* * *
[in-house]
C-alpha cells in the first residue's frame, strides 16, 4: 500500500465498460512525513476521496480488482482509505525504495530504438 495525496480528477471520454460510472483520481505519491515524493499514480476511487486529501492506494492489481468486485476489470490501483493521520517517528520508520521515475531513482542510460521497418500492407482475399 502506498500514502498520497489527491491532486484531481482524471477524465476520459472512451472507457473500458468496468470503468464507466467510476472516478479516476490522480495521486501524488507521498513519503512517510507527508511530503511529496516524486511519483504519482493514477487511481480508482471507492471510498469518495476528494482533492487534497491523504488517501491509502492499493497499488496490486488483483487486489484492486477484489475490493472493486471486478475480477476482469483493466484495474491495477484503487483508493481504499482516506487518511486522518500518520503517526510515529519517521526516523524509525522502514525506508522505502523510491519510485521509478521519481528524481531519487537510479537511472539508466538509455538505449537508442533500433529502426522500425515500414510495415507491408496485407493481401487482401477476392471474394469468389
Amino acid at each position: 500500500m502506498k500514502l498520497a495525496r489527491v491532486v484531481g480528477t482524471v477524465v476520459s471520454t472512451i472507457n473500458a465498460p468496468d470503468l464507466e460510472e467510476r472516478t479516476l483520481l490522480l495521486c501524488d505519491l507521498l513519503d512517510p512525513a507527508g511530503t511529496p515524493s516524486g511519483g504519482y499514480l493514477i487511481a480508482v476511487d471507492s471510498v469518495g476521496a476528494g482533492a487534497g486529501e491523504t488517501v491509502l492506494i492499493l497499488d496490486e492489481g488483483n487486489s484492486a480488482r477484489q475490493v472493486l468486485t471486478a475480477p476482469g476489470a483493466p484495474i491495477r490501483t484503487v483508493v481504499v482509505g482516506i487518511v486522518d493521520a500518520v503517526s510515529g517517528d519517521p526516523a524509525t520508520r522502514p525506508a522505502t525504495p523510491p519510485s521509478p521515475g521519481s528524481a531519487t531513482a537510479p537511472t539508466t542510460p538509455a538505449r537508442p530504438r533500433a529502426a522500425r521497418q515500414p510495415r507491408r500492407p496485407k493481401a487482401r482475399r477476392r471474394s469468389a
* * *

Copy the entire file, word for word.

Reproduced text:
[in-house]
C-alpha cells in the first residue's frame, strides 16, 4: 500500500465498460512525513476521496480488482482509505525504495530504438 495525496480528477471520454460510472483520481505519491515524493499514480476511487486529501492506494492489481468486485476489470490501483493521520517517528520508520521515475531513482542510460521497418500492407482475399 502506498500514502498520497489527491491532486484531481482524471477524465476520459472512451472507457473500458468496468470503468464507466467510476472516478479516476490522480495521486501524488507521498513519503512517510507527508511530503511529496516524486511519483504519482493514477487511481480508482471507492471510498469518495476528494482533492487534497491523504488517501491509502492499493497499488496490486488483483487486489484492486477484489475490493472493486471486478475480477476482469483493466484495474491495477484503487483508493481504499482516506487518511486522518500518520503517526510515529519517521526516523524509525522502514525506508522505502523510491519510485521509478521519481528524481531519487537510479537511472539508466538509455538505449537508442533500433529502426522500425515500414510495415507491408496485407493481401487482401477476392471474394469468389
Amino acid at each position: 500500500m502506498k500514502l498520497a495525496r489527491v491532486v484531481g480528477t482524471v477524465v476520459s471520454t472512451i472507457n473500458a465498460p468496468d470503468l464507466e460510472e467510476r472516478t479516476l483520481l490522480l495521486c501524488d505519491l507521498l513519503d512517510p512525513a507527508g511530503t511529496p515524493s516524486g511519483g504519482y499514480l493514477i487511481a480508482v476511487d471507492s471510498v469518495g476521496a476528494g482533492a487534497g486529501e491523504t488517501v491509502l492506494i492499493l497499488d496490486e492489481g488483483n487486489s484492486a480488482r477484489q475490493v472493486l468486485t471486478a475480477p476482469g476489470a483493466p484495474i491495477r490501483t484503487v483508493v481504499v482509505g482516506i487518511v486522518d493521520a500518520v503517526s510515529g517517528d519517521p526516523a524509525t520508520r522502514p525506508a522505502t525504495p523510491p519510485s521509478p521515475g521519481s528524481a531519487t531513482a537510479p537511472t539508466t542510460p538509455a538505449r537508442p530504438r533500433a529502426a522500425r521497418q515500414p510495415r507491408r500492407p496485407k493481401a487482401r482475399r477476392r471474394s469468389a